If these company representatives are anything to go by, even the agencies who have re-badged their Art Director to Creative Lead are missing the point somewhat entirely!

This only compounds my grief as Australian agencies should be leading the global creative charge in this space (and no don’t point me to the self-congratulatory industry statues corporations spend millions to win each year).

Creatives have the opportunity to lead, rather than dwell.

Directors have the opportunity to integrate and showcase, rather than merely direct traffic.

Oh.. and to the Preditors (the hybrid being that is both producer and editor) let’s make a concerted effort to lose the jargon.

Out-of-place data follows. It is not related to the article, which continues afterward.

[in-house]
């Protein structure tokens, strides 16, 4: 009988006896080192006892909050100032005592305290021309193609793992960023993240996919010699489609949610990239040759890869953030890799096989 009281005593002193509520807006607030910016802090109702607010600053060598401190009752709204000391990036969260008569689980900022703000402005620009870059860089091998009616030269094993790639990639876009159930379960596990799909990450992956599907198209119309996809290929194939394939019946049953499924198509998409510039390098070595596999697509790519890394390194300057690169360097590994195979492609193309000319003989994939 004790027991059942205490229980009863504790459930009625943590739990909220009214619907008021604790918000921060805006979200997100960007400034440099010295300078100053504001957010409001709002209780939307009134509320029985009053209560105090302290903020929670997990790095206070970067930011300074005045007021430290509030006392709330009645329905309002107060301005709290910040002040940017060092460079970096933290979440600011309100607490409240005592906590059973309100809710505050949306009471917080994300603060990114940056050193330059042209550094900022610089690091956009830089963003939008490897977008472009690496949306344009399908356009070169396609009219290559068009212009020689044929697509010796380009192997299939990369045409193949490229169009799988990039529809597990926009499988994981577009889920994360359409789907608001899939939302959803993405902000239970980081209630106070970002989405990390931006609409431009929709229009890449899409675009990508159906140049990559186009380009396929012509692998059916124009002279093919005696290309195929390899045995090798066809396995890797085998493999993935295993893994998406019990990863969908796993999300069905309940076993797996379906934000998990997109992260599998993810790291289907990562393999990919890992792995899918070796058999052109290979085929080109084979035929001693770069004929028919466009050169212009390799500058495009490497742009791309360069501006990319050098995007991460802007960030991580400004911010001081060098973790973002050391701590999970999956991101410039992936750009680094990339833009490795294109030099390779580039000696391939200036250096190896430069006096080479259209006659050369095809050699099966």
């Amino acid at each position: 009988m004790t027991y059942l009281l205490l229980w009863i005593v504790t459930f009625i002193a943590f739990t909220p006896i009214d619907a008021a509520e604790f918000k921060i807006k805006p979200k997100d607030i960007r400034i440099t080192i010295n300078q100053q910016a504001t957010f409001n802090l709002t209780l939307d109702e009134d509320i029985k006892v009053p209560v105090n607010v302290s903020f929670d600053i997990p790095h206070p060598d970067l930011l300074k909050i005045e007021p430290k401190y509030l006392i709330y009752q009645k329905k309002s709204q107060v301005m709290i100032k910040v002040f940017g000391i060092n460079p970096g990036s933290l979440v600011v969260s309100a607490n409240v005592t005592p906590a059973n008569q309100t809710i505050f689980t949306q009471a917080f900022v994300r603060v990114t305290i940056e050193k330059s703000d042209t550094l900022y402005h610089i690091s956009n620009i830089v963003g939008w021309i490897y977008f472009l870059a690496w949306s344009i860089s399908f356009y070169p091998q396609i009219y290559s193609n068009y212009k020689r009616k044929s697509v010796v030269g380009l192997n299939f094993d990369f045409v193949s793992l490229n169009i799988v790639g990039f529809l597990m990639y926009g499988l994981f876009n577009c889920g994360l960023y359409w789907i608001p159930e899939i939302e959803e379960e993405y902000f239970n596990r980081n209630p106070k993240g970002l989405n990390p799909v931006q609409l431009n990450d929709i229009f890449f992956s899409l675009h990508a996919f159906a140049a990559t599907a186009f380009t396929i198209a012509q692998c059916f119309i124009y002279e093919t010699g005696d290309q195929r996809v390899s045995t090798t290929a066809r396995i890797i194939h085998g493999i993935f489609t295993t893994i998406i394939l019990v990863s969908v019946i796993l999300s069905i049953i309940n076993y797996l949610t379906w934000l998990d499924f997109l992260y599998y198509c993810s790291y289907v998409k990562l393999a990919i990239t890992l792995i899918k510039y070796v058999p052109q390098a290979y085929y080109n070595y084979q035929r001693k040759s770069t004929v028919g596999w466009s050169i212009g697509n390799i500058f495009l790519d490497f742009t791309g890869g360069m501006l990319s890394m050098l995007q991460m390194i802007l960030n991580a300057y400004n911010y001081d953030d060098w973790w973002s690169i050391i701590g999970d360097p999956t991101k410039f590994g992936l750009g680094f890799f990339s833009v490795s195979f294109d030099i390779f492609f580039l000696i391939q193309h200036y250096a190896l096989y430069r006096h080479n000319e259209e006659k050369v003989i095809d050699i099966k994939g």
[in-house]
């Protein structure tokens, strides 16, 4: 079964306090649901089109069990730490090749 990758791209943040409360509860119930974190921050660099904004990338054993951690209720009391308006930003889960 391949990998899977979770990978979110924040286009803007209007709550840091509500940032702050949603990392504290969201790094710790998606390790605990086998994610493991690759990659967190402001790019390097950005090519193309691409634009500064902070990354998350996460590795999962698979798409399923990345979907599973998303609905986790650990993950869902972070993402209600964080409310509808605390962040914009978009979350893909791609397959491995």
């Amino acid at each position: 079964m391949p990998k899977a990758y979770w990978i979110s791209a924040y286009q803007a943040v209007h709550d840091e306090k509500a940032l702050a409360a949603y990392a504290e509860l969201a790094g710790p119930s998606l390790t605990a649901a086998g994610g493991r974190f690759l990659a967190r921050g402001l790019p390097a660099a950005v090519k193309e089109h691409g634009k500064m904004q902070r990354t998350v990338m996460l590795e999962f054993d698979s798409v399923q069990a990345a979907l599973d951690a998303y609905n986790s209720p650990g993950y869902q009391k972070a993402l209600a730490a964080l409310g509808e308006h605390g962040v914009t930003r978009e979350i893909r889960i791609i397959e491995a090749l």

It’s not about what you call yourself, it’s what you say and do that drives impact.

Is Email the Darth Vader of Modern Business Communications?

In a world where instant communications and engagement is rapidly becoming the norm, email is taking on all the traits of a dark lord in the making.

Electronic mail (e-mail) started out as a powerful and useful tool that brought speed and (for the most part) brevity to industrial and corporate communications. However, it is rapidly transforming into the disgruntled Jedi of communications.

Email is a dark art in workplace solutions. A habitual norm. Administratively heavy, it sucks precious time and resources from your everyday.

and yet… for all its operational inefficiencies it still seems to work for the majority.

Mobility has ensured access to the dark lord of ICT communications. Smartphones have ensured access to webmail a standard… in effect minimising the mobile digital divide, by giving cross-generational comfort on these new platforms and devices.

In this form, email is the connector. The access point for new media platforms and devices.

Convergence can only occur where comfort resides.